How to Design Your Own Dragon Ball Z Character

Updated July 20, 2017

Any avid Dragon Ball Z fan might conjure up the idea for a new character when seeing the depth and originality already present in the cast list of the international phenomenon. You might use this new character to write a fan fiction or simply as inspiration for something to draw in your free time, but regardless of use, there's no denying that creating a Dragon Ball Z character is an exercise in creativity.

Decide where the character's affiliation lie, he might be a "good guy", one of the entourage consisting of the heroic Goku, Gohan, Gotenks, Piccolo, Tien, and Yamcha; or a "bad guy", such as one of the Androids.

There are tertiary characters as well, who don't actively fight for either side. With the depth and variety of the cast, you can create the "secret brother whose been hiding his whole life" of almost any character in the series, so the possibilities are endless. For the sake of ease, assume the character is a male, although you can choose to design a female character for any of these situations as well.

Find where the character fits in the family tree. Most characters in DBZ are related to someone, and your character probably is too. A Dragon Ball Z family tree (See Resources) will be incredibly crucial to this part of the process.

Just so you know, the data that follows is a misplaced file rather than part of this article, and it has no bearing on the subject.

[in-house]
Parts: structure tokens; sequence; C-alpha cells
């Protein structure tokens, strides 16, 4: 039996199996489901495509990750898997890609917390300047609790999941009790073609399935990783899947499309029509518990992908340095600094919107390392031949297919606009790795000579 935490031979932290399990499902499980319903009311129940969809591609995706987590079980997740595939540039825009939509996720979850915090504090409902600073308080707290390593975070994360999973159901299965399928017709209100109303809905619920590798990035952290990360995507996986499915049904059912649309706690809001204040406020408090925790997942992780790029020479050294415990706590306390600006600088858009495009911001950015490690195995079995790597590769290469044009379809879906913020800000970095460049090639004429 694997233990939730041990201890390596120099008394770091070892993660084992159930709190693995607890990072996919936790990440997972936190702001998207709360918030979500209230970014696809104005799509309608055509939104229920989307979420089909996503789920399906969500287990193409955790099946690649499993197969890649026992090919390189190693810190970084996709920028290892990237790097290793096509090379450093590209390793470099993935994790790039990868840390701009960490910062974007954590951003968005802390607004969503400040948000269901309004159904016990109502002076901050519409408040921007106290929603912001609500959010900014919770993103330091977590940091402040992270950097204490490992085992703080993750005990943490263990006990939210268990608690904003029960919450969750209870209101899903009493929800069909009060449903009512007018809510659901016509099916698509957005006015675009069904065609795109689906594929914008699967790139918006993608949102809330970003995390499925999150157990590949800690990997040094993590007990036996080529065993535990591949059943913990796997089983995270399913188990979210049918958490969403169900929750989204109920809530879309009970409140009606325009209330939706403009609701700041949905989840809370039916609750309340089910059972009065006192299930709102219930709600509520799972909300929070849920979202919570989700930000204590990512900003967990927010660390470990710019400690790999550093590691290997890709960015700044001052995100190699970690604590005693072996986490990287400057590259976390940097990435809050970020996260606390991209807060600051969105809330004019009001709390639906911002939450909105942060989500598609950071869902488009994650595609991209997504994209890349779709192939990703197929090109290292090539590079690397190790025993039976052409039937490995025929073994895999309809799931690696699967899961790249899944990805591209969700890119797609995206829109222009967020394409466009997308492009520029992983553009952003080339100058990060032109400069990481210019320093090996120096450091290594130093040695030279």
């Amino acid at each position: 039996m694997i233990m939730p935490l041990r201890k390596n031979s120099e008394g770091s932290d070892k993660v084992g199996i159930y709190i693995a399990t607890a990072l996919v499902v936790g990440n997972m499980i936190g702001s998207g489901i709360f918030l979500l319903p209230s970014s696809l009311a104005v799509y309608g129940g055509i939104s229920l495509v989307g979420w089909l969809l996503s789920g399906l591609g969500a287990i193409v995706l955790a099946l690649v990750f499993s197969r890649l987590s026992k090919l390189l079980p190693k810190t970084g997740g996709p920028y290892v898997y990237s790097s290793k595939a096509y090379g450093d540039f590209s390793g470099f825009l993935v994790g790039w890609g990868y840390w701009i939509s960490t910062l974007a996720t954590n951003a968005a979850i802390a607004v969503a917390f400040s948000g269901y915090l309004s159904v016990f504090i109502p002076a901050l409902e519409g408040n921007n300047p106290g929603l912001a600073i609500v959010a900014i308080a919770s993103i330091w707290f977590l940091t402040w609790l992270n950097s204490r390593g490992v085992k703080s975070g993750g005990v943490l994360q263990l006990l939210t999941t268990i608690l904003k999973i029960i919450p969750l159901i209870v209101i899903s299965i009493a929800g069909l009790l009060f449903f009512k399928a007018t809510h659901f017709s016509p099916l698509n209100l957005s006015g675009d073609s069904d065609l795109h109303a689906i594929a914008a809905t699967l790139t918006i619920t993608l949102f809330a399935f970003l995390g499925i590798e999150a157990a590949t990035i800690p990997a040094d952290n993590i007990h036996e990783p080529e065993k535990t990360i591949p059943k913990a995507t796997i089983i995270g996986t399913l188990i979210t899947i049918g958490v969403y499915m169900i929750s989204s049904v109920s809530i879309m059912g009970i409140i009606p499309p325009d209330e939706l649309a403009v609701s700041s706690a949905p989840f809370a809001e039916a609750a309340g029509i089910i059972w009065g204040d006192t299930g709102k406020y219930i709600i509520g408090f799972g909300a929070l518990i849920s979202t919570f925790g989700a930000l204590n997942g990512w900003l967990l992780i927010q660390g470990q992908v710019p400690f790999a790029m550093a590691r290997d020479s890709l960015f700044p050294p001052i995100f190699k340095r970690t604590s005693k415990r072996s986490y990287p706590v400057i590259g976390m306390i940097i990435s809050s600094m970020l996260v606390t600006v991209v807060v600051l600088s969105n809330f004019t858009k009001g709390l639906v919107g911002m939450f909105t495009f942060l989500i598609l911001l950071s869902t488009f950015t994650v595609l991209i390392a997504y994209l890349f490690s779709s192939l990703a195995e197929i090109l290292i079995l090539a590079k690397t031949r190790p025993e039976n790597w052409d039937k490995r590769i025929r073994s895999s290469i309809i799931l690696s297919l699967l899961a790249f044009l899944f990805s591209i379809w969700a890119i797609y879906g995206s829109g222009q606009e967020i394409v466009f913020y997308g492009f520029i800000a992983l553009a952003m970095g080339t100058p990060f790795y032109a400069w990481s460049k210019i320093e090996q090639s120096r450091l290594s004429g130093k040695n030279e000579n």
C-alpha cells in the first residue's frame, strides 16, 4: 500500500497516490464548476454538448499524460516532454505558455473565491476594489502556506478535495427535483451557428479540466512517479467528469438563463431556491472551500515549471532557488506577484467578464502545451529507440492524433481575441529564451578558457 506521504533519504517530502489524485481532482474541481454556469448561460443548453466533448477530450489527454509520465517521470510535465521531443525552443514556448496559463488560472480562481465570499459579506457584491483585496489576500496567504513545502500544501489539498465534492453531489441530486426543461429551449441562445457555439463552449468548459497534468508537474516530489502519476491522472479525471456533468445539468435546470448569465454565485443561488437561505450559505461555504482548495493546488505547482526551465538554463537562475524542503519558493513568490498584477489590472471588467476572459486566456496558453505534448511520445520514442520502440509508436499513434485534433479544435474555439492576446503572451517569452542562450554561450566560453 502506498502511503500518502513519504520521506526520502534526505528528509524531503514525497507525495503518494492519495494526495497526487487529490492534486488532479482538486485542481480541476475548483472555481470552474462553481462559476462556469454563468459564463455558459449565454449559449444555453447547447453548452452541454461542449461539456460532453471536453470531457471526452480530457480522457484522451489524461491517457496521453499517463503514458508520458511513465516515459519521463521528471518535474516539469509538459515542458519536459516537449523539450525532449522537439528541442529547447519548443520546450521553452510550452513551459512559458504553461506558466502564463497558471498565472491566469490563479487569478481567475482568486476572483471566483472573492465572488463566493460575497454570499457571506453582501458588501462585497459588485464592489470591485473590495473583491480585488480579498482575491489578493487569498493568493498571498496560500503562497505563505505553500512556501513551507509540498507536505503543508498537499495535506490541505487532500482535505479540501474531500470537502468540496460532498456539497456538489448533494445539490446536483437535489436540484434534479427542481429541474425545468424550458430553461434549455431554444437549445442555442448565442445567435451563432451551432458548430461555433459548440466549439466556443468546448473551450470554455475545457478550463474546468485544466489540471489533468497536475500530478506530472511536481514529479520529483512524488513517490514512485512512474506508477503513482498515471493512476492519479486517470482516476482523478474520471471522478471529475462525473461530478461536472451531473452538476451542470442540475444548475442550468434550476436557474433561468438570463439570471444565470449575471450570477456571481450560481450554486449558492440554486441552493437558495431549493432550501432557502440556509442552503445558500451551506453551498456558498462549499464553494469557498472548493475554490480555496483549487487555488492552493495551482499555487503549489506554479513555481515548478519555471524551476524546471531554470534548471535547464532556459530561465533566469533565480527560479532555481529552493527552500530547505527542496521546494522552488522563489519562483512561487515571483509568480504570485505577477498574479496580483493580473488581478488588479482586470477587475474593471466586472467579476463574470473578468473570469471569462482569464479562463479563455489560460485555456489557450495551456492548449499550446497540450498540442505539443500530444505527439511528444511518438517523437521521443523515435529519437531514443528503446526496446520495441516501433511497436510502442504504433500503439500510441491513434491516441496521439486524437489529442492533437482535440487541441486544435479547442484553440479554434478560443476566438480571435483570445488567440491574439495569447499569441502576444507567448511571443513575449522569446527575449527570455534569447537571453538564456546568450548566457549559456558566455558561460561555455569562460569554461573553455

Create a backstory. Everyone has a backstory, even if they don't share it. Whether you plan on using the character to write fan fiction or just to have a character that you came up with yourself, the story of your character's life has a lot of influence on his actions.

Place him in a situation and let the character create itself through its actions. Make him challenge Android 19 to a fight and see who would win, or have him build a castle in Buu's honour. The more you write about him doing, the more the character begins to create itself.

Come up with a sketch or basic idea of how he looks so you can describe him. This grounds the character in realism and breathes life to your idea.

Write stories about the character; this is the most common use. A lot of forums exist for you to share your Fan Fiction (See Resources). Otherwise, feel proud about your accomplishment and keep coming up with ideas for characters.


Put away an hour or so to fill out your character through these steps, you can't rush the process of character creation.


Make sure your character's existence is plausible--i.e., don't say he's the son of two people who would obviously never get together. Or do it if you want to, just remember that people who you tell about your character might be overly critical. At the end of the day, it's your character to do with what you please.

Things You'll Need

  • Computer or writing utensil and paper
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About the Author

Jasper Miller began writing in 2004 for numerous online publications. A professional sports manager, Jasper's background in sports, education, music and computer games inform all of his articles. He is a graduate of Eaglebrook School and the Georgetown Sports Management program.